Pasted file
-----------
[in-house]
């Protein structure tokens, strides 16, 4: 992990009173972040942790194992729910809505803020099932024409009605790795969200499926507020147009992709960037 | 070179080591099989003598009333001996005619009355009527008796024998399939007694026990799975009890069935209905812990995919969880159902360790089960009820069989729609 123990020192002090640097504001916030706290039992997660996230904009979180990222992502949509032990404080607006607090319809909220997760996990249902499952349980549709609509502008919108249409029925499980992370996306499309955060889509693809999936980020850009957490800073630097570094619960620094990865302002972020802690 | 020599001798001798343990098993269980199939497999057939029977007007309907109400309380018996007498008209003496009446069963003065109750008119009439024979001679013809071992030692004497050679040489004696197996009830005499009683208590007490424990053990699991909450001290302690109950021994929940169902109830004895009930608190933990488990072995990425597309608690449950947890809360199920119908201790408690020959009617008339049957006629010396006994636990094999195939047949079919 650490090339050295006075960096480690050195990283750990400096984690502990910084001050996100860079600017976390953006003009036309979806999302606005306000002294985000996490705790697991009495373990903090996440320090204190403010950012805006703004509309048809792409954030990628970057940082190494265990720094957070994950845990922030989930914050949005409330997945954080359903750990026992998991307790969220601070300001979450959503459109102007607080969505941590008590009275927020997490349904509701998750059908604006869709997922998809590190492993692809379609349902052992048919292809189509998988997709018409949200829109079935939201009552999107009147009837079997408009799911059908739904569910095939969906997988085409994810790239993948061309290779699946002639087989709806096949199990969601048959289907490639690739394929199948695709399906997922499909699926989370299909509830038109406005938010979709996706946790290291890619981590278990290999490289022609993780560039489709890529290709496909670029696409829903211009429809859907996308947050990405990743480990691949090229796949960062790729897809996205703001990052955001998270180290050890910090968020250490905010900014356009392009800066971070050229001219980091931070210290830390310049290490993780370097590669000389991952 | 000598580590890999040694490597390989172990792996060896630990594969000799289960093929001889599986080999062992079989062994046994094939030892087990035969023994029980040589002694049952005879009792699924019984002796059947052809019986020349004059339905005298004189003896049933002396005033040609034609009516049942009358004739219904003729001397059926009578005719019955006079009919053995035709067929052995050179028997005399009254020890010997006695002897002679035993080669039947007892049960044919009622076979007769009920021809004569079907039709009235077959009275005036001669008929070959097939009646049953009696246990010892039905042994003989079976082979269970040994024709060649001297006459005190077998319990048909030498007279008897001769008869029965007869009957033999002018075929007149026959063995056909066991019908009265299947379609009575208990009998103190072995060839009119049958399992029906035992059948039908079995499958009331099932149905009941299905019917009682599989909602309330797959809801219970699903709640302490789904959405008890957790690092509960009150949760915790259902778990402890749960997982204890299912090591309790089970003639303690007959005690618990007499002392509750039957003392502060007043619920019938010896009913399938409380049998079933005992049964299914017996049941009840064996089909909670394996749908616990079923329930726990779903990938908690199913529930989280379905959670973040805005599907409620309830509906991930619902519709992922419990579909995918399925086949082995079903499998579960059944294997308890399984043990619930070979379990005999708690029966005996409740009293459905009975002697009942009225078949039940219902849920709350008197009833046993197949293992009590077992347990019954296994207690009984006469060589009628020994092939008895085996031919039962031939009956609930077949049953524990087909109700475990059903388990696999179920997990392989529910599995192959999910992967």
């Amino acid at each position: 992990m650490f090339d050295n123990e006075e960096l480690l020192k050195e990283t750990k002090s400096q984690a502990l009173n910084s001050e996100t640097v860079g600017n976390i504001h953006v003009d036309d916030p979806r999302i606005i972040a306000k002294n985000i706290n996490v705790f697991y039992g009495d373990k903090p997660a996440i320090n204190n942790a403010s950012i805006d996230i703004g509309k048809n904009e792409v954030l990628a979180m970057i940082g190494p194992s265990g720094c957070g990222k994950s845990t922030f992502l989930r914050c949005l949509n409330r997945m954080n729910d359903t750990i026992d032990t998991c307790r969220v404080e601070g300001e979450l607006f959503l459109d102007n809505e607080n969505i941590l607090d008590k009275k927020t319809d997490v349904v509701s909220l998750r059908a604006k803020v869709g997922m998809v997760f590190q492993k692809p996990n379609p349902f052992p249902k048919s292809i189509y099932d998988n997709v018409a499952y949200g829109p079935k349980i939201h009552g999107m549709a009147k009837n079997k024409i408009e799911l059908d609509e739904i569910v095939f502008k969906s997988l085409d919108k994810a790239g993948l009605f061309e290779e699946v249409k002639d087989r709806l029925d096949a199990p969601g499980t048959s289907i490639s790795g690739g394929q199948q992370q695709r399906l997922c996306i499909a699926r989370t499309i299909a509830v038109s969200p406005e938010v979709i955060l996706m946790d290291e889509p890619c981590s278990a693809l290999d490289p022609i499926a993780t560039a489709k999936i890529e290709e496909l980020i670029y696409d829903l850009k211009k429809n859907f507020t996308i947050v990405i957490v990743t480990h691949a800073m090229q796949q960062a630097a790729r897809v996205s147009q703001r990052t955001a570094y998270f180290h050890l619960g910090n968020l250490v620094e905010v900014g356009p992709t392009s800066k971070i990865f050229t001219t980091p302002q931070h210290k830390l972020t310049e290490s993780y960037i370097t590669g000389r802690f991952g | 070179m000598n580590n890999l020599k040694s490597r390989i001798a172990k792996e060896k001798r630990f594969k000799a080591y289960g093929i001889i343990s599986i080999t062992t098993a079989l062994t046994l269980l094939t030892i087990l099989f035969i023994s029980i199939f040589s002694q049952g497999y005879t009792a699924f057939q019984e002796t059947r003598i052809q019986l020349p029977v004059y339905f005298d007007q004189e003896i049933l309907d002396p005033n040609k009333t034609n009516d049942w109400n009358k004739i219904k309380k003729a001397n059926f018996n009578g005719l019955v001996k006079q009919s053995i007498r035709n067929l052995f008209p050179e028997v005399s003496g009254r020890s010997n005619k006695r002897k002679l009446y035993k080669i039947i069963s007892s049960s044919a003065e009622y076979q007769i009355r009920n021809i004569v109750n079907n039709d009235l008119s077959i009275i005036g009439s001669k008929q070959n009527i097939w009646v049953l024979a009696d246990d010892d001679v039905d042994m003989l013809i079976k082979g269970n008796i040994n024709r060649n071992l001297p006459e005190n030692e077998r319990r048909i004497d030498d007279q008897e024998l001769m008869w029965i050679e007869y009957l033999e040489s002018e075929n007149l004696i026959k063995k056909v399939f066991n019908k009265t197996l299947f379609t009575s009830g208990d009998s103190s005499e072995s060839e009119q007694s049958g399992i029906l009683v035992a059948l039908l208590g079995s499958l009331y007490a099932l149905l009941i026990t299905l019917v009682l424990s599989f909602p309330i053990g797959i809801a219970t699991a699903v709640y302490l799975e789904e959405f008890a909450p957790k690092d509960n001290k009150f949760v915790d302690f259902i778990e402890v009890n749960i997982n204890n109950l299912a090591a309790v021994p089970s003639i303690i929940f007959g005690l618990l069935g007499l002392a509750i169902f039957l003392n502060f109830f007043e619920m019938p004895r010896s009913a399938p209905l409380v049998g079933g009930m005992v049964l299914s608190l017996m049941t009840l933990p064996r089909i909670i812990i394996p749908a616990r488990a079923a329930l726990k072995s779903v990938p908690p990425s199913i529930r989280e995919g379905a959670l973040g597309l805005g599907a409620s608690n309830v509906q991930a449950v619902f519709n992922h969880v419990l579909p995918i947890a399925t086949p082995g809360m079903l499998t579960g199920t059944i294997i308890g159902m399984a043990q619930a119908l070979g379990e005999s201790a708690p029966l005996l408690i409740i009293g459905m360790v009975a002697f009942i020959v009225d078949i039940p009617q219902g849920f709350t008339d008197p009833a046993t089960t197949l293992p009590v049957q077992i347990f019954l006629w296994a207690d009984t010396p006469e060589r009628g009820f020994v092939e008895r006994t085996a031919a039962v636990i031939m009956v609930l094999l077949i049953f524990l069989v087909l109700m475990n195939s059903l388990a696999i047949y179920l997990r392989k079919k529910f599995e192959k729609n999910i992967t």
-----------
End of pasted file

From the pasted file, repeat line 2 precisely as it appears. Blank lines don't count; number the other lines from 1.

């Protein structure tokens, strides 16, 4: 992990009173972040942790194992729910809505803020099932024409009605790795969200499926507020147009992709960037 | 070179080591099989003598009333001996005619009355009527008796024998399939007694026990799975009890069935209905812990995919969880159902360790089960009820069989729609 123990020192002090640097504001916030706290039992997660996230904009979180990222992502949509032990404080607006607090319809909220997760996990249902499952349980549709609509502008919108249409029925499980992370996306499309955060889509693809999936980020850009957490800073630097570094619960620094990865302002972020802690 | 020599001798001798343990098993269980199939497999057939029977007007309907109400309380018996007498008209003496009446069963003065109750008119009439024979001679013809071992030692004497050679040489004696197996009830005499009683208590007490424990053990699991909450001290302690109950021994929940169902109830004895009930608190933990488990072995990425597309608690449950947890809360199920119908201790408690020959009617008339049957006629010396006994636990094999195939047949079919 650490090339050295006075960096480690050195990283750990400096984690502990910084001050996100860079600017976390953006003009036309979806999302606005306000002294985000996490705790697991009495373990903090996440320090204190403010950012805006703004509309048809792409954030990628970057940082190494265990720094957070994950845990922030989930914050949005409330997945954080359903750990026992998991307790969220601070300001979450959503459109102007607080969505941590008590009275927020997490349904509701998750059908604006869709997922998809590190492993692809379609349902052992048919292809189509998988997709018409949200829109079935939201009552999107009147009837079997408009799911059908739904569910095939969906997988085409994810790239993948061309290779699946002639087989709806096949199990969601048959289907490639690739394929199948695709399906997922499909699926989370299909509830038109406005938010979709996706946790290291890619981590278990290999490289022609993780560039489709890529290709496909670029696409829903211009429809859907996308947050990405990743480990691949090229796949960062790729897809996205703001990052955001998270180290050890910090968020250490905010900014356009392009800066971070050229001219980091931070210290830390310049290490993780370097590669000389991952 | 000598580590890999040694490597390989172990792996060896630990594969000799289960093929001889599986080999062992079989062994046994094939030892087990035969023994029980040589002694049952005879009792699924019984002796059947052809019986020349004059339905005298004189003896049933002396005033040609034609009516049942009358004739219904003729001397059926009578005719019955006079009919053995035709067929052995050179028997005399009254020890010997006695002897002679035993080669039947007892049960044919009622076979007769009920021809004569079907039709009235077959009275005036001669008929070959097939009646049953009696246990010892039905042994003989079976082979269970040994024709060649001297006459005190077998319990048909030498007279008897001769008869029965007869009957033999002018075929007149026959063995056909066991019908009265299947379609009575208990009998103190072995060839009119049958399992029906035992059948039908079995499958009331099932149905009941299905019917009682599989909602309330797959809801219970699903709640302490789904959405008890957790690092509960009150949760915790259902778990402890749960997982204890299912090591309790089970003639303690007959005690618990007499002392509750039957003392502060007043619920019938010896009913399938409380049998079933005992049964299914017996049941009840064996089909909670394996749908616990079923329930726990779903990938908690199913529930989280379905959670973040805005599907409620309830509906991930619902519709992922419990579909995918399925086949082995079903499998579960059944294997308890399984043990619930070979379990005999708690029966005996409740009293459905009975002697009942009225078949039940219902849920709350008197009833046993197949293992009590077992347990019954296994207690009984006469060589009628020994092939008895085996031919039962031939009956609930077949049953524990087909109700475990059903388990696999179920997990392989529910599995192959999910992967």